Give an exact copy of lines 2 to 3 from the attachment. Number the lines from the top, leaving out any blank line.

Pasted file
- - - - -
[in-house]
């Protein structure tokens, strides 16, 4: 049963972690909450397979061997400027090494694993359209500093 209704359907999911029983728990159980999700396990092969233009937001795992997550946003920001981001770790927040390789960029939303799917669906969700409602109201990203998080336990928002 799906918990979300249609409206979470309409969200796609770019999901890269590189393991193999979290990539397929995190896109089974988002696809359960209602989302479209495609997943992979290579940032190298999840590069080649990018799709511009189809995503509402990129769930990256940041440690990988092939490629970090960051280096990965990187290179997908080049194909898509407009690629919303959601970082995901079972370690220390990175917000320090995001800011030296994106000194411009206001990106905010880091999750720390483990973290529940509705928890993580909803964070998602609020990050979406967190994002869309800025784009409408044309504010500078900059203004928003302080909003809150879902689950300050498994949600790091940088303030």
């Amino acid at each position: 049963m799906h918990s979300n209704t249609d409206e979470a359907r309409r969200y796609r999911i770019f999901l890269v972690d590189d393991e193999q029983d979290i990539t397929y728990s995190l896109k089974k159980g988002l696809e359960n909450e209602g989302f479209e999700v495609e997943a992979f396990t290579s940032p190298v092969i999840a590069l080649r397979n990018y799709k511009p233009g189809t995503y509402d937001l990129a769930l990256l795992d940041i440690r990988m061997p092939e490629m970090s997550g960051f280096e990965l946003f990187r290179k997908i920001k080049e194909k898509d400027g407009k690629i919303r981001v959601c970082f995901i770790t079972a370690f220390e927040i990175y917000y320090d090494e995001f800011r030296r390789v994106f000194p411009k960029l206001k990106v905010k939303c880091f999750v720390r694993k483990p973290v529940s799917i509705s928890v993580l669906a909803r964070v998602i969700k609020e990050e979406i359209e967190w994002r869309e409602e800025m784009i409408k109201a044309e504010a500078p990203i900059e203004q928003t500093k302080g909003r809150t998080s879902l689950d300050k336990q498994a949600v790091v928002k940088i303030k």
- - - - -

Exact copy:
């Protein structure tokens, strides 16, 4: 049963972690909450397979061997400027090494694993359209500093 209704359907999911029983728990159980999700396990092969233009937001795992997550946003920001981001770790927040390789960029939303799917669906969700409602109201990203998080336990928002 799906918990979300249609409206979470309409969200796609770019999901890269590189393991193999979290990539397929995190896109089974988002696809359960209602989302479209495609997943992979290579940032190298999840590069080649990018799709511009189809995503509402990129769930990256940041440690990988092939490629970090960051280096990965990187290179997908080049194909898509407009690629919303959601970082995901079972370690220390990175917000320090995001800011030296994106000194411009206001990106905010880091999750720390483990973290529940509705928890993580909803964070998602609020990050979406967190994002869309800025784009409408044309504010500078900059203004928003302080909003809150879902689950300050498994949600790091940088303030």
């Amino acid at each position: 049963m799906h918990s979300n209704t249609d409206e979470a359907r309409r969200y796609r999911i770019f999901l890269v972690d590189d393991e193999q029983d979290i990539t397929y728990s995190l896109k089974k159980g988002l696809e359960n909450e209602g989302f479209e999700v495609e997943a992979f396990t290579s940032p190298v092969i999840a590069l080649r397979n990018y799709k511009p233009g189809t995503y509402d937001l990129a769930l990256l795992d940041i440690r990988m061997p092939e490629m970090s997550g960051f280096e990965l946003f990187r290179k997908i920001k080049e194909k898509d400027g407009k690629i919303r981001v959601c970082f995901i770790t079972a370690f220390e927040i990175y917000y320090d090494e995001f800011r030296r390789v994106f000194p411009k960029l206001k990106v905010k939303c880091f999750v720390r694993k483990p973290v529940s799917i509705s928890v993580l669906a909803r964070v998602i969700k609020e990050e979406i359209e967190w994002r869309e409602e800025m784009i409408k109201a044309e504010a500078p990203i900059e203004q928003t500093k302080g909003r809150t998080s879902l689950d300050k336990q498994a949600v790091v928002k940088i303030k």